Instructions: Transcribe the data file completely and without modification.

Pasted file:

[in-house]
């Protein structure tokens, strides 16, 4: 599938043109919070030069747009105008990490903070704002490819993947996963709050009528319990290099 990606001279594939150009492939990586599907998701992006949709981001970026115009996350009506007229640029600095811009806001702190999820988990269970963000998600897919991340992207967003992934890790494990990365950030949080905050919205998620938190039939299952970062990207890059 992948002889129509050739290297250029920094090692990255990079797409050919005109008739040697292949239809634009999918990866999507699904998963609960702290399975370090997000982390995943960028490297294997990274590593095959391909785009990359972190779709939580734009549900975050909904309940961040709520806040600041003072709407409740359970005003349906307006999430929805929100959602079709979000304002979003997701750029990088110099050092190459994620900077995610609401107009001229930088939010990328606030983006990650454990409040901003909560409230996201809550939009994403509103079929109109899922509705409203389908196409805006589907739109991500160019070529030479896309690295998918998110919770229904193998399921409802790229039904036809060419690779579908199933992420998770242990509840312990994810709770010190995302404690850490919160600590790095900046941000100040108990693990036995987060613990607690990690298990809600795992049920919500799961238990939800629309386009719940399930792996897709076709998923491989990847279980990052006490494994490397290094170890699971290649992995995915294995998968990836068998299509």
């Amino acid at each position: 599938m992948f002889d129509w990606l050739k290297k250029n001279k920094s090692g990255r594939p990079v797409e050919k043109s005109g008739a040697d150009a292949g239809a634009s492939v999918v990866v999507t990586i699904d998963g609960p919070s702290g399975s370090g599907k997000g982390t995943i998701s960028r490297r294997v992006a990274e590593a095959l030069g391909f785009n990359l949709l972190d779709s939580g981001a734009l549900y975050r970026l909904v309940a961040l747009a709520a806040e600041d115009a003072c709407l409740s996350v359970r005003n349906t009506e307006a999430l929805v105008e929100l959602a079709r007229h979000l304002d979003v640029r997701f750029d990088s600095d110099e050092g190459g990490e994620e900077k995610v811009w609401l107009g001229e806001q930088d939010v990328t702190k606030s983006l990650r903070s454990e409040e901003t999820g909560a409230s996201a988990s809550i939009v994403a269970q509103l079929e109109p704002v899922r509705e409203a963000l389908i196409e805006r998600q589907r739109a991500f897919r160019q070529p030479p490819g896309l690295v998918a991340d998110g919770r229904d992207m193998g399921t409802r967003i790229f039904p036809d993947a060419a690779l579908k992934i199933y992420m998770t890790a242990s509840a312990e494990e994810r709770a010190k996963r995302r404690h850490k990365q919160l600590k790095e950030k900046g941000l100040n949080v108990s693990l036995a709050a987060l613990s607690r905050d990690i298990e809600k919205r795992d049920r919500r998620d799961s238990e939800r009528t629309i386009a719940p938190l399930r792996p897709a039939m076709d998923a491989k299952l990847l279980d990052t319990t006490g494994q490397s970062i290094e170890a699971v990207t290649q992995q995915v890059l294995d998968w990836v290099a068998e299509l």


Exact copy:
[in-house]
């Protein structure tokens, strides 16, 4: 599938043109919070030069747009105008990490903070704002490819993947996963709050009528319990290099 990606001279594939150009492939990586599907998701992006949709981001970026115009996350009506007229640029600095811009806001702190999820988990269970963000998600897919991340992207967003992934890790494990990365950030949080905050919205998620938190039939299952970062990207890059 992948002889129509050739290297250029920094090692990255990079797409050919005109008739040697292949239809634009999918990866999507699904998963609960702290399975370090997000982390995943960028490297294997990274590593095959391909785009990359972190779709939580734009549900975050909904309940961040709520806040600041003072709407409740359970005003349906307006999430929805929100959602079709979000304002979003997701750029990088110099050092190459994620900077995610609401107009001229930088939010990328606030983006990650454990409040901003909560409230996201809550939009994403509103079929109109899922509705409203389908196409805006589907739109991500160019070529030479896309690295998918998110919770229904193998399921409802790229039904036809060419690779579908199933992420998770242990509840312990994810709770010190995302404690850490919160600590790095900046941000100040108990693990036995987060613990607690990690298990809600795992049920919500799961238990939800629309386009719940399930792996897709076709998923491989990847279980990052006490494994490397290094170890699971290649992995995915294995998968990836068998299509």
């Amino acid at each position: 599938m992948f002889d129509w990606l050739k290297k250029n001279k920094s090692g990255r594939p990079v797409e050919k043109s005109g008739a040697d150009a292949g239809a634009s492939v999918v990866v999507t990586i699904d998963g609960p919070s702290g399975s370090g599907k997000g982390t995943i998701s960028r490297r294997v992006a990274e590593a095959l030069g391909f785009n990359l949709l972190d779709s939580g981001a734009l549900y975050r970026l909904v309940a961040l747009a709520a806040e600041d115009a003072c709407l409740s996350v359970r005003n349906t009506e307006a999430l929805v105008e929100l959602a079709r007229h979000l304002d979003v640029r997701f750029d990088s600095d110099e050092g190459g990490e994620e900077k995610v811009w609401l107009g001229e806001q930088d939010v990328t702190k606030s983006l990650r903070s454990e409040e901003t999820g909560a409230s996201a988990s809550i939009v994403a269970q509103l079929e109109p704002v899922r509705e409203a963000l389908i196409e805006r998600q589907r739109a991500f897919r160019q070529p030479p490819g896309l690295v998918a991340d998110g919770r229904d992207m193998g399921t409802r967003i790229f039904p036809d993947a060419a690779l579908k992934i199933y992420m998770t890790a242990s509840a312990e494990e994810r709770a010190k996963r995302r404690h850490k990365q919160l600590k790095e950030k900046g941000l100040n949080v108990s693990l036995a709050a987060l613990s607690r905050d990690i298990e809600k919205r795992d049920r919500r998620d799961s238990e939800r009528t629309i386009a719940p938190l399930r792996p897709a039939m076709d998923a491989k299952l990847l279980d990052t319990t006490g494994q490397s970062i290094e170890a699971v990207t290649q992995q995915v890059l294995d998968w990836v290099a068998e299509l």